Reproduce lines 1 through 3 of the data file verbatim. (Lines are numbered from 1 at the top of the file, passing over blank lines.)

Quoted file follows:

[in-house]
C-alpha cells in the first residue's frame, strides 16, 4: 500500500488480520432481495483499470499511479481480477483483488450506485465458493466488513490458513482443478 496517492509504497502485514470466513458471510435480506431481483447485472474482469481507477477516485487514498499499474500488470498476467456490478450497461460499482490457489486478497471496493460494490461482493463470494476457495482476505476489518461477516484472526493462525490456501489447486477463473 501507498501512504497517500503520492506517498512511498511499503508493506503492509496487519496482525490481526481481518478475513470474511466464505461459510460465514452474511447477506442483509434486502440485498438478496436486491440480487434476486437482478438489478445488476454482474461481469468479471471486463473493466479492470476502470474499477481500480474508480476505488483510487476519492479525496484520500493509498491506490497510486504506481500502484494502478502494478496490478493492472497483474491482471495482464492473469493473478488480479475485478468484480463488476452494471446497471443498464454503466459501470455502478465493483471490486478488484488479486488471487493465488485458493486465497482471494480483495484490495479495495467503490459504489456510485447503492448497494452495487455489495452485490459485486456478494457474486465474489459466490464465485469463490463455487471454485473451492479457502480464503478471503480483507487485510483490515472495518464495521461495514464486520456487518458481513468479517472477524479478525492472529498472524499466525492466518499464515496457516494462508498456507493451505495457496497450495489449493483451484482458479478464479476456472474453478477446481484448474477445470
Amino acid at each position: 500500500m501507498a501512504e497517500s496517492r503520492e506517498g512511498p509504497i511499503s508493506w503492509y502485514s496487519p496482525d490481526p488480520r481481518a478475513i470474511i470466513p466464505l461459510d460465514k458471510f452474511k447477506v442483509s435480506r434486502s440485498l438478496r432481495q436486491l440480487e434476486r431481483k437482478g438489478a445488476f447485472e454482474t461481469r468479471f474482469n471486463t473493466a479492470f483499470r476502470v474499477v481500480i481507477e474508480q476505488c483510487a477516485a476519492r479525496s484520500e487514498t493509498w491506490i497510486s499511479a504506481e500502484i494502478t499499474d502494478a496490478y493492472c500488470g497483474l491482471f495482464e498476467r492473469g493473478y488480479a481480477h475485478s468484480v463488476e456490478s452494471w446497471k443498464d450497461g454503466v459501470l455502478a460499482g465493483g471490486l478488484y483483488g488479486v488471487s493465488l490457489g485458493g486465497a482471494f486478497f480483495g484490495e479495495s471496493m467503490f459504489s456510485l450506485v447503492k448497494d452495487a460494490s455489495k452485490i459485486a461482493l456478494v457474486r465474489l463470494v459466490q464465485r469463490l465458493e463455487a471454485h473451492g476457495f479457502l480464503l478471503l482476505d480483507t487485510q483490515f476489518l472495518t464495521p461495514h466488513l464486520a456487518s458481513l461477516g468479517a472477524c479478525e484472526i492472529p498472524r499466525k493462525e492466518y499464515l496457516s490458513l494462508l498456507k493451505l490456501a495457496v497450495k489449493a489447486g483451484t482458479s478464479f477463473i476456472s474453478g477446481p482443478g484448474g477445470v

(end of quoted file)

[in-house]
C-alpha cells in the first residue's frame, strides 16, 4: 500500500488480520432481495483499470499511479481480477483483488450506485465458493466488513490458513482443478 496517492509504497502485514470466513458471510435480506431481483447485472474482469481507477477516485487514498499499474500488470498476467456490478450497461460499482490457489486478497471496493460494490461482493463470494476457495482476505476489518461477516484472526493462525490456501489447486477463473 501507498501512504497517500503520492506517498512511498511499503508493506503492509496487519496482525490481526481481518478475513470474511466464505461459510460465514452474511447477506442483509434486502440485498438478496436486491440480487434476486437482478438489478445488476454482474461481469468479471471486463473493466479492470476502470474499477481500480474508480476505488483510487476519492479525496484520500493509498491506490497510486504506481500502484494502478502494478496490478493492472497483474491482471495482464492473469493473478488480479475485478468484480463488476452494471446497471443498464454503466459501470455502478465493483471490486478488484488479486488471487493465488485458493486465497482471494480483495484490495479495495467503490459504489456510485447503492448497494452495487455489495452485490459485486456478494457474486465474489459466490464465485469463490463455487471454485473451492479457502480464503478471503480483507487485510483490515472495518464495521461495514464486520456487518458481513468479517472477524479478525492472529498472524499466525492466518499464515496457516494462508498456507493451505495457496497450495489449493483451484482458479478464479476456472474453478477446481484448474477445470
Amino acid at each position: 500500500m501507498a501512504e497517500s496517492r503520492e506517498g512511498p509504497i511499503s508493506w503492509y502485514s496487519p496482525d490481526p488480520r481481518a478475513i470474511i470466513p466464505l461459510d460465514k458471510f452474511k447477506v442483509s435480506r434486502s440485498l438478496r432481495q436486491l440480487e434476486r431481483k437482478g438489478a445488476f447485472e454482474t461481469r468479471f474482469n471486463t473493466a479492470f483499470r476502470v474499477v481500480i481507477e474508480q476505488c483510487a477516485a476519492r479525496s484520500e487514498t493509498w491506490i497510486s499511479a504506481e500502484i494502478t499499474d502494478a496490478y493492472c500488470g497483474l491482471f495482464e498476467r492473469g493473478y488480479a481480477h475485478s468484480v463488476e456490478s452494471w446497471k443498464d450497461g454503466v459501470l455502478a460499482g465493483g471490486l478488484y483483488g488479486v488471487s493465488l490457489g485458493g486465497a482471494f486478497f480483495g484490495e479495495s471496493m467503490f459504489s456510485l450506485v447503492k448497494d452495487a460494490s455489495k452485490i459485486a461482493l456478494v457474486r465474489l463470494v459466490q464465485r469463490l465458493e463455487a471454485h473451492g476457495f479457502l480464503l478471503l482476505d480483507t487485510q483490515f476489518l472495518t464495521p461495514h466488513l464486520a456487518s458481513l461477516g468479517a472477524c479478525e484472526i492472529p498472524r499466525k493462525e492466518y499464515l496457516s490458513l494462508l498456507k493451505l490456501a495457496v497450495k489449493a489447486g483451484t482458479s478464479f477463473i476456472s474453478g477446481p482443478g484448474g477445470v